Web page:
For nearly every traveller to Morocco, one of the biggest highlights is listening to live Moroccan music. From the performers jamming in Marrakesh’s famous square, Jemma el-Fnaa every night, to the Gnawa beats pulsing in the desert… one thing is for certain, Moroccan music will set beat to your time in Morocco.
Here is our “must download” list of Moroccan artists. Give them a listen and create your own soundtrack, whether its for the plane ride over or that epic road-trip that takes you from the bustling port of Tangier all the way to the quiet of the Sahara.
Hailing from Taroudant, M’barek is often credited for reinvigorating the traditional music of the region. With some definitively spicy Latin-flavored guitar infused with some reggae chill, M’barek’s harmonious chanting adds to a mix that could easily see you through takeoff or maybe lounging by the pool.
Probably the most popular band to come out of Morocco’s Souss region, over the High Atlas and south of Marrakesh. The feels are enchanting with a stress on the gimbri (a Morocco stringed instrument that is something like an acoustic guitar) and often some 70s-era flavor mixed in. The perfect sounds for a lazy drive through the mountains.
Perhaps the most popular music in all of Morocco is simply called “Chabbi” music (that is, “popular” music). This type of music, typically sung in Moroccan Arabic, has a lot of Western influences and deals with themes, by and large, of daily life. You’ll hear this in taxis all over the country! There are several very popular Chabbi singers, with Aâtabou being one of the most known. Her song, “Hadi Kedba Bayna,” was sampled by The Chemical Brothers.
Perhaps best known for her jazzy, multi-lingual album Berber Taxi, Zarra is a trained jazz musician having studied in France before moving to New York. She is perhaps at the forefront of jazzy Moroccan sounds pulling sounds from all over her home country, from the calls of the desert to the quiet strings of the mountains and the unmistakeable rhythms of Gnawa. It all makes for an intoxicating musical cocktail.
Considered a real master of Gnawa music, Guinia fronts a band, leading the rhythm and the chanting with his gimbri and voice. Unlike some of the other Gnawa musicians recording and playing festivals, Guinia has kept the Gnawa stress on long trance rhythms, making for songs that are often longer than what we are used to hearing, though were once the norm in some regions in Morocco. Tune in, chill out, and be enchanted by the metal castanets, the specific sound thought to have originated from the sounds of the slaves as they moved across the desert, chained together.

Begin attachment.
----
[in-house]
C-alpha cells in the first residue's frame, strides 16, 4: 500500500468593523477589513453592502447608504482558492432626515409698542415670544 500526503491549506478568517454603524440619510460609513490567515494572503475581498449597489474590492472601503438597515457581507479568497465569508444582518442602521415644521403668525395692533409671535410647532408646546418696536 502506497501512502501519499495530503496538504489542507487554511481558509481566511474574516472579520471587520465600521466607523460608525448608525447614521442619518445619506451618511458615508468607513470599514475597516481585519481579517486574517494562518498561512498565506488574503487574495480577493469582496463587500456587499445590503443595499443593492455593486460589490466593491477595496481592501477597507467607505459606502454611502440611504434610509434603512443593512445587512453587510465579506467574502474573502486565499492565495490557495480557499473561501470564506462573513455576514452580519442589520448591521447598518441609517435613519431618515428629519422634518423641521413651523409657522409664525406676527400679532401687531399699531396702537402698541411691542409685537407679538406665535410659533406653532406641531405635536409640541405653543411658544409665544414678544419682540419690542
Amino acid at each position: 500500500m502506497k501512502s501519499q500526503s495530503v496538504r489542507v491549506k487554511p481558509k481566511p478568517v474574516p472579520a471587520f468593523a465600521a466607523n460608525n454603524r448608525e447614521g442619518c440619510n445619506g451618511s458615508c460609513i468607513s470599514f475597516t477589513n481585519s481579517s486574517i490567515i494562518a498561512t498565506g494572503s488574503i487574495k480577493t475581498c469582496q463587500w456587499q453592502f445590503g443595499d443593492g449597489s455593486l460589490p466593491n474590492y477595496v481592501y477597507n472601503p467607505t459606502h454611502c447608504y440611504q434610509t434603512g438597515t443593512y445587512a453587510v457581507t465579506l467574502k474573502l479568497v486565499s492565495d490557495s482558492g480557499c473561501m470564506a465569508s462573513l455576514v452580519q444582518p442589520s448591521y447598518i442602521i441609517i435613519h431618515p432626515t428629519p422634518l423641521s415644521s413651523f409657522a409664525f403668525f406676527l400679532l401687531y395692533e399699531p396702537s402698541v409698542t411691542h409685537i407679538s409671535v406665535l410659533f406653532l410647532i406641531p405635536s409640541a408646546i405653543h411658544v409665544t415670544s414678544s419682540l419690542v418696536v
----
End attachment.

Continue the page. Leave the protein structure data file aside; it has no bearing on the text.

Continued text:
The Master Musicians of Joukouka
If you’ve never encountered Sufi Trance Music, this is your chance. Sufism is still big in Morocco, though largely goes unnoticed by most travellers. Music plays a large part in Sufism with many adherents believing that it can help you reach a sort of divine state, or trance, with the aid of the right music. Interestingly, Brian Jones (yes, THAT Brian Jones of the Rolling Stones) once worked with The Master Musicians of Joukouka.
Nass el Ghiwane
Often dubbed “The Beatles of Morocco,” Nass el Ghiwane is a veritable Moroccan institution. This super-popular group hit their peak of popularity in the 1970s, bringing an energy lots of Maghrebi beats accompanying silky smooth vocals and vibrant Moroccan-style guitars and funky bass. If you’re creating your own Moroccan Music playlist, Nass el Ghiwane is a must-add.
Originally from M’hamid al-Rizlane, a desert town at the end of the road, Oum has grown to be an international star with her Gnawa-pop-jazz fusion, a particular sound that is all her own. Interesting, she also hosts the Taragalte Music Festival, a three-day event held at the end of October every year in her home town in the Sahara. Oum also sings in English, making her music often more approachable for those listening to Moroccan music for the first time.
About the Author
Morocco expert, writer and photographer Lucas Peters curates and edits the Journey Beyond Travel blog and pens the JBT Insider’s Guide series. After spending years traveling to the distant corners of Morocco, he wrote and photographed the best-selling guidebook Moon Morocco. He is now based in Paris, where he lives with his wife and son.